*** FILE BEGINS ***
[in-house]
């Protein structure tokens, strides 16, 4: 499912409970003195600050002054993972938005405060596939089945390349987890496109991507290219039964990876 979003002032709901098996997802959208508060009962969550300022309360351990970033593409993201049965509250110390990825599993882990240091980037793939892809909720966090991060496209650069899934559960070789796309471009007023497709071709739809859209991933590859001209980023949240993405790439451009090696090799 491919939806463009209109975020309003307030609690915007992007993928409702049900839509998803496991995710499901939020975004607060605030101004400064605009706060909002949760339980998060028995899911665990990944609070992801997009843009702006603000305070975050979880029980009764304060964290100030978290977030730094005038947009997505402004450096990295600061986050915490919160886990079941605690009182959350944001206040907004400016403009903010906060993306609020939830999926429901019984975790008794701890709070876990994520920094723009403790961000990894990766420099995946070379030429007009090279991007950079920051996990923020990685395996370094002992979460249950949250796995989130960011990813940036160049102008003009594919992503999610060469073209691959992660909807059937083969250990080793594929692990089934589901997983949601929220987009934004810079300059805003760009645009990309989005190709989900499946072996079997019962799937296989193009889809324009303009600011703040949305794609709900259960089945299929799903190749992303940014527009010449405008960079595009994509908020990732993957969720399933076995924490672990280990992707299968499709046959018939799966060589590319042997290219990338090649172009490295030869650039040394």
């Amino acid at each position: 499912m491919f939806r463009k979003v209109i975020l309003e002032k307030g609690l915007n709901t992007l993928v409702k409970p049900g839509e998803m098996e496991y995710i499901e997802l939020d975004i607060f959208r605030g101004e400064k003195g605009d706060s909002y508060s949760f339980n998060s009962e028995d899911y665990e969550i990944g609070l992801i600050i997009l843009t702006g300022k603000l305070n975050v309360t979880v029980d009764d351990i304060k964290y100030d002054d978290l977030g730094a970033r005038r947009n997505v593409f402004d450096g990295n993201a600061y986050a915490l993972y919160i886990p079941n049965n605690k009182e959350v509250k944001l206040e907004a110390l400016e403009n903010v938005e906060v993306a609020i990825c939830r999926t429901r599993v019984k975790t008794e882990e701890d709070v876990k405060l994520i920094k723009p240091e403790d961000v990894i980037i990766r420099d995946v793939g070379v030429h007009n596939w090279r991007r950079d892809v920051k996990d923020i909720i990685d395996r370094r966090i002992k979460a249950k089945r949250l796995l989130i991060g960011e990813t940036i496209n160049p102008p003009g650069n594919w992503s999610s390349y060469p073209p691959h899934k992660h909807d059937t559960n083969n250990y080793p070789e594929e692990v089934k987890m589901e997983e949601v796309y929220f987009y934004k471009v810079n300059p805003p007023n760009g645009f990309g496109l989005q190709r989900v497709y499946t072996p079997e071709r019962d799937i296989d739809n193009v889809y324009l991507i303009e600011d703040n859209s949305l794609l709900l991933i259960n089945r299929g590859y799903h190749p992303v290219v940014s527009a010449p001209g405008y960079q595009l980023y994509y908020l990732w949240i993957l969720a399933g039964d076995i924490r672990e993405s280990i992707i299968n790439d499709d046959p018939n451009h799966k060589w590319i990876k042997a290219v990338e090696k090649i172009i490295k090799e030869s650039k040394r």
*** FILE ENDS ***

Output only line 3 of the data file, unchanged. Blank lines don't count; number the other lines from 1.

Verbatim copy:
């Amino acid at each position: 499912m491919f939806r463009k979003v209109i975020l309003e002032k307030g609690l915007n709901t992007l993928v409702k409970p049900g839509e998803m098996e496991y995710i499901e997802l939020d975004i607060f959208r605030g101004e400064k003195g605009d706060s909002y508060s949760f339980n998060s009962e028995d899911y665990e969550i990944g609070l992801i600050i997009l843009t702006g300022k603000l305070n975050v309360t979880v029980d009764d351990i304060k964290y100030d002054d978290l977030g730094a970033r005038r947009n997505v593409f402004d450096g990295n993201a600061y986050a915490l993972y919160i886990p079941n049965n605690k009182e959350v509250k944001l206040e907004a110390l400016e403009n903010v938005e906060v993306a609020i990825c939830r999926t429901r599993v019984k975790t008794e882990e701890d709070v876990k405060l994520i920094k723009p240091e403790d961000v990894i980037i990766r420099d995946v793939g070379v030429h007009n596939w090279r991007r950079d892809v920051k996990d923020i909720i990685d395996r370094r966090i002992k979460a249950k089945r949250l796995l989130i991060g960011e990813t940036i496209n160049p102008p003009g650069n594919w992503s999610s390349y060469p073209p691959h899934k992660h909807d059937t559960n083969n250990y080793p070789e594929e692990v089934k987890m589901e997983e949601v796309y929220f987009y934004k471009v810079n300059p805003p007023n760009g645009f990309g496109l989005q190709r989900v497709y499946t072996p079997e071709r019962d799937i296989d739809n193009v889809y324009l991507i303009e600011d703040n859209s949305l794609l709900l991933i259960n089945r299929g590859y799903h190749p992303v290219v940014s527009a010449p001209g405008y960079q595009l980023y994509y908020l990732w949240i993957l969720a399933g039964d076995i924490r672990e993405s280990i992707i299968n790439d499709d046959p018939n451009h799966k060589w590319i990876k042997a290219v990338e090696k090649i172009i490295k090799e030869s650039k040394r």